I love The National. It’s no secret; I’ve been hooked since I first listened to About Today in 2008 (four years late to the party – the Cherry Tree EP was released in 2004). Needless to say, with the subsequent release of High Violet in 2010 and the fantastic Trouble Will Find Me in 2013, the band have gained more fans and an increasing level of critical acclaim and the fame that comes along with it. And I became completely enamoured. In the past eight months I’ve gone from never having seen them live to being lucky enough to see them three times.
Category Archives: Indie
New York singer-songwriter Annie Dressner took a coveted spot on my Spotify starred list at the end of 2012 when I listened to her debut album Strangers Who Knew Each Other’s Names. Since moving to the UK, Dressner has played many venues across the country, including the Cambridge Folk Festival and Secret Garden Party – with more festival dates to come this summer. Her website boasts praise from the likes of BBC 6 Music’s Tom Ravenscroft, amongst others, and from listening to her new EP East Twenties, it’s easy to see why. Continue reading
Some time ago I wrote a post about finding brilliant tracks through their use in tv-shows and occasionally in adverts. Well, it’s happened again. Coming scarily close to overtaking their cats advert as my favourite IKEA advert ever (yes, I rank IKEA adverts separately from all other adverts), the Swedish flat-packed furniture people have put together a video that makes tidying-up look like the most emotional and heartfelt activity ever. It’s put together beautifully and soundtracked by the brilliant An Escape Plan.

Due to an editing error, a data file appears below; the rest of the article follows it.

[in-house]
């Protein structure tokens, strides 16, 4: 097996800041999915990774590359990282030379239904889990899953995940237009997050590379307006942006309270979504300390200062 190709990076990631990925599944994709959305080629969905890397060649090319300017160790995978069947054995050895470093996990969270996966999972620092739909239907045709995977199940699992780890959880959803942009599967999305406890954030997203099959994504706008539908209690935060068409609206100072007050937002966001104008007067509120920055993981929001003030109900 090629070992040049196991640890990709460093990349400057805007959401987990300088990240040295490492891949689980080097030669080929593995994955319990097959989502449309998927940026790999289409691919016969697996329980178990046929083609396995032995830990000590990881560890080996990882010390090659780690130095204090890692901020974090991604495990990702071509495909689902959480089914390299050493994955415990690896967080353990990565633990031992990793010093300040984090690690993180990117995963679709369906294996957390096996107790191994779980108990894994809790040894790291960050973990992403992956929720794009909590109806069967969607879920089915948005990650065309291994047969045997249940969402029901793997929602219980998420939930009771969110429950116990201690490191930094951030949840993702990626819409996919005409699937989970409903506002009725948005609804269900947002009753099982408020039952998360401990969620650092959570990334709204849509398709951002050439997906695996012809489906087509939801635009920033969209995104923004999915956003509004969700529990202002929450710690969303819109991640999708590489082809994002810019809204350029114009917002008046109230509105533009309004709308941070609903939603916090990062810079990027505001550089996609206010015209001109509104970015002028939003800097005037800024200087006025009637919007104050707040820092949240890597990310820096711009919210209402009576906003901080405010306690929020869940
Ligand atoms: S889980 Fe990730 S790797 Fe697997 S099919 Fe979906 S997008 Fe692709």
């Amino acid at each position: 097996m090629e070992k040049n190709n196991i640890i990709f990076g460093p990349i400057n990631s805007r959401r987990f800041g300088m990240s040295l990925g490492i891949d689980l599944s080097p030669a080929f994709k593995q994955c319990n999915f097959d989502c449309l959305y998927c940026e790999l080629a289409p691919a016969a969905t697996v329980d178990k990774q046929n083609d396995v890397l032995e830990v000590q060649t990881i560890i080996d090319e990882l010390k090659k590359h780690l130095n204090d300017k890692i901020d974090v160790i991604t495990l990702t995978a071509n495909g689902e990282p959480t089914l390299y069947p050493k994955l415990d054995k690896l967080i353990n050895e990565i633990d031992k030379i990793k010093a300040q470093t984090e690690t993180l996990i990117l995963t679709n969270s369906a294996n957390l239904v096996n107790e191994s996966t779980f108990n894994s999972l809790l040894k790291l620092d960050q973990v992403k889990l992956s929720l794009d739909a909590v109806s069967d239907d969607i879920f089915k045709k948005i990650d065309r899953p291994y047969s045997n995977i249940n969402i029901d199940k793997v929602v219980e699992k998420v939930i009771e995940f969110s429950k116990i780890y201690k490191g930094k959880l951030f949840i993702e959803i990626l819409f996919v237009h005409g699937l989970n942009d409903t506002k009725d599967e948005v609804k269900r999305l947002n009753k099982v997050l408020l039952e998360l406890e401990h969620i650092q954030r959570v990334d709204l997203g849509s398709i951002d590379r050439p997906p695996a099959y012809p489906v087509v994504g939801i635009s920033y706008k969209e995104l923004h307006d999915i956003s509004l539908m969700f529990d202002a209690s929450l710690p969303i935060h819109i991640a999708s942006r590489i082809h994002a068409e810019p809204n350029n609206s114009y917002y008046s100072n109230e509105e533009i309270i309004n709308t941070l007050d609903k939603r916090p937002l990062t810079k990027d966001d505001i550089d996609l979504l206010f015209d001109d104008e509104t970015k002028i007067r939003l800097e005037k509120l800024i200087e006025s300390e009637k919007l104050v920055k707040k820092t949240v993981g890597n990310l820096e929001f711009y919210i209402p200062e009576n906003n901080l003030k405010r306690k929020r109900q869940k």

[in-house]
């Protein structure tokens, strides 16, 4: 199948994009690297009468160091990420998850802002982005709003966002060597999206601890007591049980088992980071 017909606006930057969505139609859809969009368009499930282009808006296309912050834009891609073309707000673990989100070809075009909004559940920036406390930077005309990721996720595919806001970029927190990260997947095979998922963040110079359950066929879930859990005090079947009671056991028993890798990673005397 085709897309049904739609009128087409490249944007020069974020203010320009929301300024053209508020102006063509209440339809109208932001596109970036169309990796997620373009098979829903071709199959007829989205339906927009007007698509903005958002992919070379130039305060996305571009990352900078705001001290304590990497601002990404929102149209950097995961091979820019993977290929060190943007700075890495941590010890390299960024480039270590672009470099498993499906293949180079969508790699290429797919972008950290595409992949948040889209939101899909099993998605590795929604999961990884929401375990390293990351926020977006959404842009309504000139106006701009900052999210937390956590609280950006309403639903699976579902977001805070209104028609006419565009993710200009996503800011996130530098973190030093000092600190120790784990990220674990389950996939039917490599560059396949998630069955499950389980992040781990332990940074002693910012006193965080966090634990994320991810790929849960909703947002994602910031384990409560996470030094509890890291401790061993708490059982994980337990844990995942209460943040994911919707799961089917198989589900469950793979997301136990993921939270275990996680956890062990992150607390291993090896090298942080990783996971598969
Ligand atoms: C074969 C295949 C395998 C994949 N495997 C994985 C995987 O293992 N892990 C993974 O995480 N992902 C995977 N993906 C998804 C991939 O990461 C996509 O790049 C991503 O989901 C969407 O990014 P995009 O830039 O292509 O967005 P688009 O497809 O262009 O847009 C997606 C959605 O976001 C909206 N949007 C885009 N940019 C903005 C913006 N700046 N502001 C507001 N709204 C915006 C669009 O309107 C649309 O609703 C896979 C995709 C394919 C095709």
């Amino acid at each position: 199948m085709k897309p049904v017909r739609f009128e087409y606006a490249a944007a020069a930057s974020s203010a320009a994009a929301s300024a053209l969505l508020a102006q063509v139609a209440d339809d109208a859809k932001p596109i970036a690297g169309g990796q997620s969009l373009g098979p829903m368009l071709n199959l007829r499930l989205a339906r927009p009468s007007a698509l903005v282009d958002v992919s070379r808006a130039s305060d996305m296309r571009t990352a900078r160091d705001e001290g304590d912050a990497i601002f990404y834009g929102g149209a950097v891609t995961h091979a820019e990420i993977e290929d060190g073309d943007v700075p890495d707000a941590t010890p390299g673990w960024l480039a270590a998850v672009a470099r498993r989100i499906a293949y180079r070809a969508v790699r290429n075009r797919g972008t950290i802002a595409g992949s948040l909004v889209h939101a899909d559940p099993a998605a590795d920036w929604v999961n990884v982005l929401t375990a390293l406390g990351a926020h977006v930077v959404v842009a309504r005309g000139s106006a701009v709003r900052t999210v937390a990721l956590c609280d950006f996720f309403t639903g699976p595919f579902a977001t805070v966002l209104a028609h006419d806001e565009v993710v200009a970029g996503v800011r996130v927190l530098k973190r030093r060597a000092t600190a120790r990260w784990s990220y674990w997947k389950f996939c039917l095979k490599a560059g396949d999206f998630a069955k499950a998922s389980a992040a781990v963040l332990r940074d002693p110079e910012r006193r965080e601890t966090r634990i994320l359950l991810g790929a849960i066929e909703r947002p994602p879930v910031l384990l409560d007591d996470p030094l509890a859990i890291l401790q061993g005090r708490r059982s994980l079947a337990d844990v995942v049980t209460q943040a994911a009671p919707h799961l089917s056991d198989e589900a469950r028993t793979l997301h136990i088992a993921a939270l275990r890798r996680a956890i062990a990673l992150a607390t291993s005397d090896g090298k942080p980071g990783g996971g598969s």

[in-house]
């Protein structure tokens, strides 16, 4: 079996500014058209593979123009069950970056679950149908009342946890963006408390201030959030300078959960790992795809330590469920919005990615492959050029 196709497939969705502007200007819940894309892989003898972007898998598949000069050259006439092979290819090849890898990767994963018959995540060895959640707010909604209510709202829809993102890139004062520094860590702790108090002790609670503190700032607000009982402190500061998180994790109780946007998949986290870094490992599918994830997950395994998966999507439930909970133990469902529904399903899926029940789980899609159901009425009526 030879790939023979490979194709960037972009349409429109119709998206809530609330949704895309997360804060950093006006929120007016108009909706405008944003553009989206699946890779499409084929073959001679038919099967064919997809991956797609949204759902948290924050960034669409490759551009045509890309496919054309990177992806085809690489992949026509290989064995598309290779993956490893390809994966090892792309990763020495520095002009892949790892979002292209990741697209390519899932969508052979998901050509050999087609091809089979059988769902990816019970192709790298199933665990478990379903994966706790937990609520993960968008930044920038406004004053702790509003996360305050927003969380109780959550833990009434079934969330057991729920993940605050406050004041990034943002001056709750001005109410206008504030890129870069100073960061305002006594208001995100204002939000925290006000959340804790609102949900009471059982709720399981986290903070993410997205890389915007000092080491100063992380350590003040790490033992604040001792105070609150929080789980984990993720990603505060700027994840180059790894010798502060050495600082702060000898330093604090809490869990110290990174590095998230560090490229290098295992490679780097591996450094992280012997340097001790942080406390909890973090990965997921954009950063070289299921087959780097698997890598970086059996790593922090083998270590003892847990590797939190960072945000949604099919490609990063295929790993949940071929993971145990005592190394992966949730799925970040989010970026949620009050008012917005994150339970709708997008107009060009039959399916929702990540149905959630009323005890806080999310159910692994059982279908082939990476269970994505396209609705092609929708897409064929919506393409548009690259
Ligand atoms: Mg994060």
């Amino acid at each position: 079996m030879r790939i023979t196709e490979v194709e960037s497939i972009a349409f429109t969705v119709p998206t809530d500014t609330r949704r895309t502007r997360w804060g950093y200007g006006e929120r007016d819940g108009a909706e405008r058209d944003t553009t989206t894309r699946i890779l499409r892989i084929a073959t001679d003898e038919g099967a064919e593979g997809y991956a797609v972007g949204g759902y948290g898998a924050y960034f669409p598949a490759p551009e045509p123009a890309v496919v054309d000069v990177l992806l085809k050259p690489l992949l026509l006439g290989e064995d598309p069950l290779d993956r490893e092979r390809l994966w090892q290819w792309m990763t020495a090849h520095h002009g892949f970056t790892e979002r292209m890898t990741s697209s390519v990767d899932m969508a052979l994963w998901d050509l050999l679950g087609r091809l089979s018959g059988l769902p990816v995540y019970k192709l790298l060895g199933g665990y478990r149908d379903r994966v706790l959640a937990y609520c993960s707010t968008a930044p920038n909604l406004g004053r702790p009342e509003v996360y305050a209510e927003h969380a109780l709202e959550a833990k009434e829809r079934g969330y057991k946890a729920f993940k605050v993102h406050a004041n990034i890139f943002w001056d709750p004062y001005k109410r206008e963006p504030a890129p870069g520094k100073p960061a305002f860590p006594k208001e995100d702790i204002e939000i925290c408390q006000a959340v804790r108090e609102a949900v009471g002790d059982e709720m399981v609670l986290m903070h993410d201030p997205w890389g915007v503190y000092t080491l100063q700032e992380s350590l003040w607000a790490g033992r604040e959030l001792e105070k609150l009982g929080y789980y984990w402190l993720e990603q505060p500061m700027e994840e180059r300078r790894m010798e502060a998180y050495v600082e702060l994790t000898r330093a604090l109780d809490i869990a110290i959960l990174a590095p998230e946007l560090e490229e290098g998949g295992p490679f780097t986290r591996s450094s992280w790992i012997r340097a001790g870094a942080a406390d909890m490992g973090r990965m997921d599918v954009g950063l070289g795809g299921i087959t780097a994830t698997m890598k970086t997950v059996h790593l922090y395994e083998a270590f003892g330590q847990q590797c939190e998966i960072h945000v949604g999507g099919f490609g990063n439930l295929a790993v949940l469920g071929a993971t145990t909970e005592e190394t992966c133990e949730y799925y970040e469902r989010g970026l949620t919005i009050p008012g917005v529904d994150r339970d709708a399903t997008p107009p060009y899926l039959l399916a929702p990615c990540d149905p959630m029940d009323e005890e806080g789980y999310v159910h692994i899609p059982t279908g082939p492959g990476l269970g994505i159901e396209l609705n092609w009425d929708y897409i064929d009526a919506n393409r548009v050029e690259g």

Last week I was lucky enough to see two brilliant artists in one of the most grown-up settings I’ve been to in a long while. Keeping in mind that five days previously I was jumping around like a mad person whilst watching Muse at the O2 in London, finding myself sat in the front row of a tiny concert hall somewhere in Manchester was something of a novelty. I’ve loved Julia Stone since I first heard the material she’d produced with her brother Angus, and kicked myself for missing their UK tour dates a couple of years ago. But it was the fact that Paul Thomas Saunders was supporting that led me to book the tickets in the first place.
If you’re a regular Radio 1 listener you might have heard this band being touted by the likes of Zane Lowe and Fearne Cotton of late. This was how I first heard them, tuned into Zane Lowe, driving a minibus full of rowdy seventeen-year-olds up the Welsh coastline and desperately trying to drown them out by cranking up the volume. And All I Want seemed to be the perfect track. It’s soothing and thoughtful and has that nice acousticy guitar quality that I’m so fond of. In many ways, it’d fit quite nicely in my current music selection (think Lucy Rose, Daughter, Mumford etc). For a number of reasons though, it’s not actually a good representation of the rest of their self-titled EP, which I’ll come to later. Continue reading
One of my biggest regrets about having a lot of work lately has been not being able to tell you about this band sooner. The most I could manage was a Twitter update a month or so ago. But the work is done, the sun is shining and I’m inside listening to 2:54. And I couldn’t be happier.
I have a new obsession. In the past 24hrs I have listened to Dry The River 116 times (and counting- they’re still on repeat). This didn’t come about as a result of their position on the BBC’s Sound of 2012 list, a fact that I only discovered sometime yesterday afternoon after trying to find their Wikipedia page (they don’t have one). Instead it came from seeing some of their lyrics on a picture. And my god, they have got some truly great lyrics- “You were alone and steady with wintry calm, Somewhere inside the fire of your youth went dark”.